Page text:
In this corner, we display excellent works of Western modern art from the holdings and deposited works in our museum. For this exhibition, we have collected representations of flowers in vases and glasses.
It was from the sixteenth to the seventeenth centuries that paintings of flowers gained an independent status in still lifes in Western art history. With the rise of Protestants who were averse to artwork within churches, wealthy citizens became the new patrons of art in place of the church. Their preference for everyday subjects promoted the flourishing of still lifes, and the approachable beauty of flowers became a central motif. However, because flowers wither after they bloom, these paintings also functioned as vanitas paintings of lessons in the mortality of living beings. By the mid-nineteenth century, with the rise of realism as represented by Courbet and the further expansion of the bourgeoisie, still lifes and landscapes depicting scenes familiar to the viewer became popular, erasing the aspect of lessons in mortality from still lifes. For modern painters who were interested in the composition of paintings, the still life was a form in which they could freely arrange their subject according to their intentions. It was a fitting theme for experimentation in pursuit of expression of pure color and form without dependence on the subject.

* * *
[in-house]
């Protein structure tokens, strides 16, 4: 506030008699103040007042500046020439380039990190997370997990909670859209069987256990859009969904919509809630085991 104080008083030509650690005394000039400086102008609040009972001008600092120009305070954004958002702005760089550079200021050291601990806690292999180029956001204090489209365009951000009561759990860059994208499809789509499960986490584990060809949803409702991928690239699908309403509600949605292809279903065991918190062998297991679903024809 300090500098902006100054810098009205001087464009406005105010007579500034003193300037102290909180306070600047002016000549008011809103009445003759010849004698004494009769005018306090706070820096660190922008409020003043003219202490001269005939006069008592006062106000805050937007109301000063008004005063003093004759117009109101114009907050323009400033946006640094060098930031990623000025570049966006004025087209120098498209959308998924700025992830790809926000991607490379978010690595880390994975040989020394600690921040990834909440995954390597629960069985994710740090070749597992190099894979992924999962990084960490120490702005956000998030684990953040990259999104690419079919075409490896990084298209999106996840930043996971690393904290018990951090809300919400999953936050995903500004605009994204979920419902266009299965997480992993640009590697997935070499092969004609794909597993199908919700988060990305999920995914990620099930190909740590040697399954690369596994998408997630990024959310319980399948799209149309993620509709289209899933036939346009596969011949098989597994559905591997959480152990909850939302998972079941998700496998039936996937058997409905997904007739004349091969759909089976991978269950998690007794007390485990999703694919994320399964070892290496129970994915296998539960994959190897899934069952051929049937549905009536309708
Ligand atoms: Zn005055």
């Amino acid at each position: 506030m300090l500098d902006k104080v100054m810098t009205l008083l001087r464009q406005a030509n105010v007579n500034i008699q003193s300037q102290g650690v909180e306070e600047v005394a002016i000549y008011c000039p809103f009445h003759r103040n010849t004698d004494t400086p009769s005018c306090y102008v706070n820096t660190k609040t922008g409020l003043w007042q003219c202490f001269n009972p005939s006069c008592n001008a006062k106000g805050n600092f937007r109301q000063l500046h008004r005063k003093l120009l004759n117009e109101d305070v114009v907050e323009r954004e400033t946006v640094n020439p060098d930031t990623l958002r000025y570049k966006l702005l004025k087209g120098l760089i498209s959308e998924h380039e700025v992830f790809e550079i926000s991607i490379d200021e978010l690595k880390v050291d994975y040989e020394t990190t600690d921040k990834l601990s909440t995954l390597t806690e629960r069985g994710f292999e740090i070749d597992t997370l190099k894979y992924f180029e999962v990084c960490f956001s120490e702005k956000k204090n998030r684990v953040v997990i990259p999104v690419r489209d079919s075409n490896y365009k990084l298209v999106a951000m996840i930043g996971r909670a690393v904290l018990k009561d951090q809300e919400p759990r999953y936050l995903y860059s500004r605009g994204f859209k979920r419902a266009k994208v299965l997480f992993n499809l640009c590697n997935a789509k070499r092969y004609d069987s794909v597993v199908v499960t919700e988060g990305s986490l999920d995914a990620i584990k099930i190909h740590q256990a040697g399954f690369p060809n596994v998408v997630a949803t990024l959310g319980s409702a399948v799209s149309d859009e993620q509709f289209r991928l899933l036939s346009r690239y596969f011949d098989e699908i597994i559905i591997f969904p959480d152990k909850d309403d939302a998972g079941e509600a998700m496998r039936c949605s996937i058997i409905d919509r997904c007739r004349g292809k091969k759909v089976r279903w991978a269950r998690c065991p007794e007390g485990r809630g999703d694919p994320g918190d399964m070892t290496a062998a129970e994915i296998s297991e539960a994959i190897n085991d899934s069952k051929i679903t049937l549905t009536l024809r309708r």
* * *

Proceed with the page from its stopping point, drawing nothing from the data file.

In the work by Henri-Jean Theodore Fantin-Latour, popular as the "still life artist of flowers," the realistic depiction of carnations appears against a dark background, while the outline of the vase is vague, as if to melt into the background. Only the foot of the vase catches the light in response to the brilliance of the flowers. This lends a tension which belies the lustrous ornamentation of the painting surface. Pierre Auguste Renoir, known for his sweet and voluptuous female figures, also painted many still lifes of flowers. This work on display uses energetic brush strokes to depict a bouquet of roses that fills the entire surface of the painting. The powerful life force in this work relates to the female nudes that he painted. He is quoted as saying he applied the color tonalities that he used in his paintings of flowers to his paintings of human figures.